• Search Keywords

  • Year

  • Production Status

  • Genre

  • Co-production

  • SA Supported

  • Indigenous creative

  • Length

  • Technique


Part 3: how to get there

There are a range of communication channels you could consider for your strategy.


  • Social media: You must be on social media, but the platform or platforms that are right for your brand and content will vary. This is covered in more depth later.
  • Search engine optimisation (SEO): It’s rare for someone to actually type a website URL into a web browser. Which is why you need to make sure your title is coming up in major search engines like Google, Bing and Yahoo and that’s essentially what SEO is referring to.

The Australian Government published this basic overview of SEO, but all the search engines have their own guides. The SEO you can most actively control relates to your website, but it’s also important to be aware how other content is discovered e.g. YouTube is owned by Google, so if you’ve decided to publish video natively on Facebook or Vimeo only, it’s not going to be as easy to find on Google.

  • Direct marketing: Traditionally this refers to items like flyers and postcards, but for online originals email marketing is the most common format. Essentially you are offering your fans the chance to sign-up to get news from you direct.

Keep in mind open-rates for email marketing are generally low (can be under 30%), but unlike social media where your fans may miss your messages, they will definitely get your email. There are also hybrid platforms like Thunderclap, which Superwog used to get their TV pilot to #1 trending on YouTube Australia. There are lots of fantastic, low cost (often free to start) packages that enable you to do email marketing professionally, like Mailchimp and Campaign Monitor.  Remember you are subject to Australian privacy laws, so you can’t add people to your list without asking them and they must be able to easily unsubscribe. Never share, sell or buy lists.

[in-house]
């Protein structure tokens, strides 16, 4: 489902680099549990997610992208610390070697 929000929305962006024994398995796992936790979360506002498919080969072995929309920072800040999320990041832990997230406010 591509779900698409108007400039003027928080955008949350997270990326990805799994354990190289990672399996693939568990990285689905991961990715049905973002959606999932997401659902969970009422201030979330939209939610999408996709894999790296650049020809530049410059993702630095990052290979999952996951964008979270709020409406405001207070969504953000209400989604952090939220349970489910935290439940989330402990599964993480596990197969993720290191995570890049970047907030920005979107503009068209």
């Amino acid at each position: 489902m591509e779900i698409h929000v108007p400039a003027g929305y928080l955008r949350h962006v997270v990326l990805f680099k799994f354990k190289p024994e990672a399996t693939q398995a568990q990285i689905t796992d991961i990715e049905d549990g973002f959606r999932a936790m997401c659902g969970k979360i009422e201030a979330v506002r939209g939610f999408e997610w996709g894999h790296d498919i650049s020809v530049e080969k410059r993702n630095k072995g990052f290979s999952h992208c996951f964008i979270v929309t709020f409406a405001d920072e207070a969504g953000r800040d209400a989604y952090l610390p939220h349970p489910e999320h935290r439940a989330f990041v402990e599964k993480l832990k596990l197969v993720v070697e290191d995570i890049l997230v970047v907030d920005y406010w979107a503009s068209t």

• Website: The cost of creating a website is low and you can easily do-it-yourself (DIY). Although YouTube allows customisation of your channel, the main benefit of having a website is it’s a simple way for fans to find all your content in one curated place, plus information about your cast and creative team, reviews, upcoming events and how to connect with you e.g. many websites have social media feeds.

To have a website you need to buy the domain name or URL (something.com.au) which is fairly inexpensive at around $20 a year. It’s a good idea to buy the .com and .com.au variants, but the Aussie version will require you to have an ABN or similar. If you can’t get your domain, you may need to consider changing the name of your online original brand. If you can’t afford to build a website straight away, you can still buy the domain in the meantime and have it auto-direct to your YouTube channel. Indeed some creators have chosen to not have a website, such as The RackaRacka.

You will also need to buy a website hosting subscription which is an ongoing cost and depends on the size of your website and how many people visit it (traffic). Typically this will range from $15 to $30 per month.

The final cost is the design. It is possible to DIY using various services that let you build a website like you would design a Powerpoint document. Some well-known services include Wordpress, Squarespace and Wix, which allow you to buy the domain, the hosting and access to the design software all-in one.